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Publication numberUS6296058 B1
Publication typeGrant
Application numberUS 09/526,179
Publication dateOct 2, 2001
Filing dateMar 15, 2000
Priority dateMar 15, 2000
Fee statusPaid
Publication number09526179, 526179, US 6296058 B1, US 6296058B1, US-B1-6296058, US6296058 B1, US6296058B1
InventorsEmmet F. Brieger
Original AssigneeEmmet F. Brieger
Export CitationBiBTeX, EndNote, RefMan
External Links: USPTO, USPTO Assignment, Espacenet
Wellbottom fluid implosion treatment system
US 6296058 B1
Abstract
A system for inducing implosion shock forces on perforation traversing earth formations with fluid pressure where an implosion tool is selected relative to a shut in well pressure and a tubing pressure to have a large and small area piston relationship in a well tool so that at a predetermined tubing pressure the pistons move a sufficient distance to open an implosion valve which permits a sudden release of well fluid pressure into the tubing string and produces an implosion force on the perforations. A pressure gauge on the well tool records tubing pressure and well pressure as a function of time.
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Claims(15)
What is claimed is:
1. Apparatus for use in a well bore for cleaning perforations traversing earth formations containing hydrocarbons under pressure and having a tubing string extending to a location proximate to the perforations and sealed with respect to the bore of the well; said apparatus including
an implosion tool having selectively operable latching means for releasably locking the implosion tool in the tubing string,
said implosion tool having a longitudinally extending flow passage;
access ports in said tool for placing said flow passage in fluid communication with the exterior of the tool,
a slidable valve sleeve disposed in said flow passage over said access ports and being pressure balanced in said flow passage, said access ports and said valve sleeve constituting an implosion valve;
a large piston and a small piston slidably disposed in bores in said tool where the large piston is cooperable with said valve sleeve and the smaller piston is cooperable with said large piston, said large piston being in fluid communication with said flow passage and said small piston being in fluid communication with the formation pressure below the tool, said large piston and said small piston having an area relationship so that a predetermined tubing pressure with respect to a given shut in pressure can be used in moving said valve sleeve and in opening said access ports, and whereby said valve sleeve can be moved to open said access ports by controlling the pressure in the tubing string with respect to the shut in pressure of the well to develop an implosion fluid flow from the perforations when said access ports are first opened.
2. The apparatus as set forth in claim 1 wherein at least one of said bores for said large piston and said small piston is contained in a replaceable sleeve member in the tool.
3. The apparatus as set forth in claim 2 wherein each of said bores is contained in the replaceable sleeve member in the tool.
4. The apparatus as set forth in claim 1 wherein one of said pistons has spring biased collet members with latching keys for engaging said implosion valve in an open or closed condition of the implosion valve, said pistons, upon changing the pressure relationship between the pressure in the tubing string to the pressure in the well bore, moving said implosion valve to an opposite condition of the valve.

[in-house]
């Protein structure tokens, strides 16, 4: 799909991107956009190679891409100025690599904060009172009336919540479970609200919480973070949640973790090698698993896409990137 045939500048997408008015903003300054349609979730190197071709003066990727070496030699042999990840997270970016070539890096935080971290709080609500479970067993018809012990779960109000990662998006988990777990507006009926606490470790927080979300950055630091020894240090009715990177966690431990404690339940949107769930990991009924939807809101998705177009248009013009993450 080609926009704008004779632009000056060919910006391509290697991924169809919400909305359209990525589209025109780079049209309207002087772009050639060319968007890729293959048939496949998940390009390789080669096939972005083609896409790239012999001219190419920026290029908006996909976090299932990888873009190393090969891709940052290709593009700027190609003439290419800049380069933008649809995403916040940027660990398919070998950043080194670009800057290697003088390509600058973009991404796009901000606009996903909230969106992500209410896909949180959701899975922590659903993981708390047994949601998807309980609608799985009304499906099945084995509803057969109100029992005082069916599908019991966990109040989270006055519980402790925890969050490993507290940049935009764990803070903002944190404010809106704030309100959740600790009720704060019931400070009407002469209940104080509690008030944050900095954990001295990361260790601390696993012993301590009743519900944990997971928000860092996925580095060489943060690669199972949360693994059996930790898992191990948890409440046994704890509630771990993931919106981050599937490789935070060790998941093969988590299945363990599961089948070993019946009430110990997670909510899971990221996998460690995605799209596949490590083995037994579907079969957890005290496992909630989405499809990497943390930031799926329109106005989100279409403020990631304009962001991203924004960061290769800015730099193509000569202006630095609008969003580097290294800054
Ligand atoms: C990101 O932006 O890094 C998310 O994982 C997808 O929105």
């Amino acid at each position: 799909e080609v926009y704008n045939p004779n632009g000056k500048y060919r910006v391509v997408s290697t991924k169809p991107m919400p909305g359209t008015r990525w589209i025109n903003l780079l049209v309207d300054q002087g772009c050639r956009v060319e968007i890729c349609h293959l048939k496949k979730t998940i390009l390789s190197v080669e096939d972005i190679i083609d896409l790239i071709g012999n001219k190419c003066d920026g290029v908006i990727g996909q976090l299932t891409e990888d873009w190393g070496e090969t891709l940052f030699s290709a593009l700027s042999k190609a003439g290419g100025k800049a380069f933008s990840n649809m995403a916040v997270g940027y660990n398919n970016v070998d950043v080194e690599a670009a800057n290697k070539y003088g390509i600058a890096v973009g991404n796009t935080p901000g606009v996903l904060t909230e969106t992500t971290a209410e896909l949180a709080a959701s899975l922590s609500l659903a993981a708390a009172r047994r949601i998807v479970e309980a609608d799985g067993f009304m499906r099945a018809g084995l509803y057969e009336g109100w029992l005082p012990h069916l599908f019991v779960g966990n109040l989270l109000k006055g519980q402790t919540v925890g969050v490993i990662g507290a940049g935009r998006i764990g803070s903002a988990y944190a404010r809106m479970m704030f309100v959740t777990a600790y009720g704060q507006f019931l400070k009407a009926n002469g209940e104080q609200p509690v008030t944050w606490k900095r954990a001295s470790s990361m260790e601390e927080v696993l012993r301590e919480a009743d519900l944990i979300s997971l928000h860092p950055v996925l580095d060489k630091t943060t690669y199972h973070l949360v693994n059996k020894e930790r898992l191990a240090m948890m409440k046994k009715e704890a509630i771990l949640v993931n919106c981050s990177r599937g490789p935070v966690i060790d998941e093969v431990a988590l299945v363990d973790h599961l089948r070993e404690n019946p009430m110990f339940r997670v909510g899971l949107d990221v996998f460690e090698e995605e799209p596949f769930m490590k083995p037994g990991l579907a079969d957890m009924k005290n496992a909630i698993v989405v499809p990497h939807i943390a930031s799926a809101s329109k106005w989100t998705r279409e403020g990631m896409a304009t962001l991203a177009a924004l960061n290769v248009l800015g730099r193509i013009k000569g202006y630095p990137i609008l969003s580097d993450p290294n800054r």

5. The apparatus as set forth in claim 4 wherein said collet fingers and said valve sleeve are proportioned so that said latching keys go from a neutral position in a valve sleeve to an engaging condition at the top of the valve sleeve.
6. The apparatus as set forth in claim 4 wherein said collet fingers cooperate with said tool to lock the valve sleeve in a closed condition and releases when the pressure relationship changes to a predetermined parameter and moves the pistons.
7. The apparatus as set forth in claim 6 wherein said valve sleeve has a malleable shock absorbing ring disposed between it and an engagement surface.
8. The apparatus as set forth in claim 6 including a frangible disc in a central bore of the tool for use in equalizing pressure in the bore of the tool.
9. Apparatus as set forth in claim 4 wherein said valve sleeve has lengthwise spaced sealing rings which can be individually blown out for multiple operation of the tool.
10. The apparatus as set forth in claim 1 and further including a pressure gauge for measuring and recording pressure as a function of time, said pressure gauge being coupled to the interior of the flow passage in the tool and to the well bore below the tool so as to measure pressure in the tubing string and in the well bore as a function of time.
11. Apparatus for use in a well bore for cleaning perforations traversing earth formations containing hydrocarbons under pressure and having a tubing string extending to a location proximate to the perforations and sealed with respect to the bore of the well; said apparatus including
an implosion tool having selectively operable latching means for releasably locking the implosion tool in the tubing string,
said implosion tool having a longitudinally extending flow passage;
access ports in said tool for placing said flow passage in fluid communication with the exterior of the tool,
a slidable valve sleeve disposed in said flow passage over said access ports and being pressure balanced in said flow passage, said access ports and said valve sleeve constituting an implosion valve;
a large piston and a small piston slidably disposed in bores in said tool where the large piston is cooperable with said valve sleeve and the smaller piston is cooperable with said large piston, said large piston being in fluid communication with said flow passage and said small piston being in fluid communication with the formation pressure below the tool, said large piston and said small piston having an area relationship so that a predetermined tubing pressure with respect to a given shut in pressure can be used in moving said valve sleeve and in opening said access ports, and whereby said valve sleeve can be moved to open said access ports by controlling the pressure in the tubing string with respect to the shut in pressure of the well to develop an implosion fluid flow from the perforations when said access ports are first opened; and